Getting down to work.

posted 22 Apr 2013, 03:47 by Jo Grace
Number of new backers: 3      Total backers: 36     Funding £1,274

James left for his first day at work, and I had the whole day to focus on the project. James regularly works until 8 or 9pm at night so I have plenty of time to focus uninterrupted. 

I thanked retweeters, welcomed new followers and introduced them to the project, I wrote more emails and explored my contacts in other social networks. One of my rewards is a guest blog post from me on topics relating to sensory learning. I have been reading academic papers on the topic for a year now, and have a book downloaded onto my kindle which is helping to keep me informed. This I combine with anecdotes from my work. I can offer people chatty, fly on the wall sort of blogs about my life as a creator of sensory stories, or something more academic that quotes papers and people from the field, depending on which they want. 

I worked on a  blog post for Apollo Ensemble liasing with the backer to make sure I got the content right. He suggested I release a project update to make people feel like something was happening. I followed his advice: Update 1 He gave me lots of other helpful suggestions for tweaks to the project page. I was a bit nervous about some: if you make a change that Kickstarter don't like your project is removed from the site and won't be put back. It has taken so much effort to get the project live I didn't want to do anything to jeopardise it. His final suggestion was that I release a shorter version of  the film because most people wouldn't watch 7mins.  I knew this was right, but the thought of refilming....I just couldn't. When we'd filmed I'd been full of excitement. I'd worn the dress I wear to friend's weddings. I'd got everything ready. I couldn't do any of those things now, the dress was in a different country, as was the computer James had edited the film on, and I now looked like someone who'd spent too long starring at a computer screen. I couldn't re-film. But I knew the advice was right, the Kickstarter dashboard showed that only 32% of people who started watching the film watched the whole thing.

Radio 2 get in contact. My interview was their most talked about feature on Friday, they wanted me to come back on and update them. I agreed and they sent me a list of questions, asking me to indicate how I might answer.  I filled out my responses like a child trying to do well in an exam, but added with uncharacteristic firmness at the bottom of my message that I would appreciate the chance of mentioning the project.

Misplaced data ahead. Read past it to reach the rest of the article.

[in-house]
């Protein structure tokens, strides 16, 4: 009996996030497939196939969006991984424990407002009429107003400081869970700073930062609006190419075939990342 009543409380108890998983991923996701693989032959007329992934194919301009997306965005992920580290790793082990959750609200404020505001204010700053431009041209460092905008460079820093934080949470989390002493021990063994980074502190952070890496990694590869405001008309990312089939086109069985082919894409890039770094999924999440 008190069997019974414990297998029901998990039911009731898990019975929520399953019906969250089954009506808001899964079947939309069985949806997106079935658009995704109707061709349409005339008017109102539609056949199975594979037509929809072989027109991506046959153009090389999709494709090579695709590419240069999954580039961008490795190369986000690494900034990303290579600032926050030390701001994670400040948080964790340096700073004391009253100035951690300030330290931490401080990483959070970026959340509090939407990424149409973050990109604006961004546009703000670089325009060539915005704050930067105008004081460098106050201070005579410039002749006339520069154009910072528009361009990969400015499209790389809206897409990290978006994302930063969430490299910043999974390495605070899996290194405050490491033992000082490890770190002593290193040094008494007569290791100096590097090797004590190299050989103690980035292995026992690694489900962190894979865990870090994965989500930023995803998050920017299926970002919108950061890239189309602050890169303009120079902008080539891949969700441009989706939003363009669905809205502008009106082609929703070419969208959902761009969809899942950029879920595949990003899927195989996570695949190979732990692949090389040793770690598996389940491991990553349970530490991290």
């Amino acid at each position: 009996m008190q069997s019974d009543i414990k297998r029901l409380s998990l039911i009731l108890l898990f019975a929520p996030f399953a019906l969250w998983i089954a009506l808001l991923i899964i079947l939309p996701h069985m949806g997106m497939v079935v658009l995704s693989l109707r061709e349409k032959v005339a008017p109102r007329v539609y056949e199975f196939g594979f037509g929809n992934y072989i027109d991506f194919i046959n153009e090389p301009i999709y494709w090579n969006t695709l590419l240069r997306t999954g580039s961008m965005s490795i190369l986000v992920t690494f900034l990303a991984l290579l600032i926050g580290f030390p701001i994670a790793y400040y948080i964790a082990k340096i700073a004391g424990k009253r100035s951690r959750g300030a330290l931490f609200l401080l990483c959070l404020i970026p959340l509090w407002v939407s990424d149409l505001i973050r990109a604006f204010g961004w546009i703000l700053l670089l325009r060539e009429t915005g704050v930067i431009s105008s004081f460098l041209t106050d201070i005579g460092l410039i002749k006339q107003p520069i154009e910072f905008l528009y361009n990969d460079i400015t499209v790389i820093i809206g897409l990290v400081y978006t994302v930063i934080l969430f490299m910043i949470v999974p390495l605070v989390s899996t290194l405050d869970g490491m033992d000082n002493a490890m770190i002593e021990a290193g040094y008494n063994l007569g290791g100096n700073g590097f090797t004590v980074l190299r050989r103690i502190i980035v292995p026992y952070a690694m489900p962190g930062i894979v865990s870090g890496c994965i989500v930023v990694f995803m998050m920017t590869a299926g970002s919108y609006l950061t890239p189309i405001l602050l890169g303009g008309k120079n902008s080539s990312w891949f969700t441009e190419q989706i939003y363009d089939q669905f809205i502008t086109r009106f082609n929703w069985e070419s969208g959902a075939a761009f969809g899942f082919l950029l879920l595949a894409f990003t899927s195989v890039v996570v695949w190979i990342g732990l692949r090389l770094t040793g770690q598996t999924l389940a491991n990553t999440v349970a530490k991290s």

The people I’ve talked to from the start of the project, via twitter, are supporting me in more ways than just being ‘backers’: making suggestions, sharing the project, giving me advice and encouragement. I’m feeling less alone. My sister-in-common-law works tirelessly on Facebook promoting the project. I’m very touched when a PGCE student backs the project in exchange for a story. I briefly allowed myself to imagine the story being used in her class. I haven't been allowing myself to think of the project completing, not because I'm a pessimist but because if I do I'll get carried away inventing stimuli, I've already found a tiny music box in town that would be perfect...



Live on air:

It is very strange listening to the radio down a phoneline only to have it suddenly speak to you: “We have Joanna Grace live on the line again...” At 21:08 I answered Simon's questions then, thinking of the PGCE student I take a deep breath. “Can I just say a thank you?” I ask. I’m able to thank the my backers live on air, and the project gets a much clearer mention.

I warned my twitter followers that I’d be on and afterwards I'm touched to see that people have tweeted Simon Mayo whilst I was on air, asking him to ask me about the project. I went through the twitter feed from last week’s broadcast and replied to everyone who'd commented on my interview.

Once more it has no impact on the numbers, but it felt good to be able to say thank you and it caused a stir in Facebook and Twitter.


The project crosses the £1000 marker thanks to another PGCE student. I am happy that the project is reaching the people I wanted to create it for. 


James’ first day at work went well (although his boss did slam James’ fingers in a van door). He was proud of me for being on the radio again. It's too hot in our room to sleep.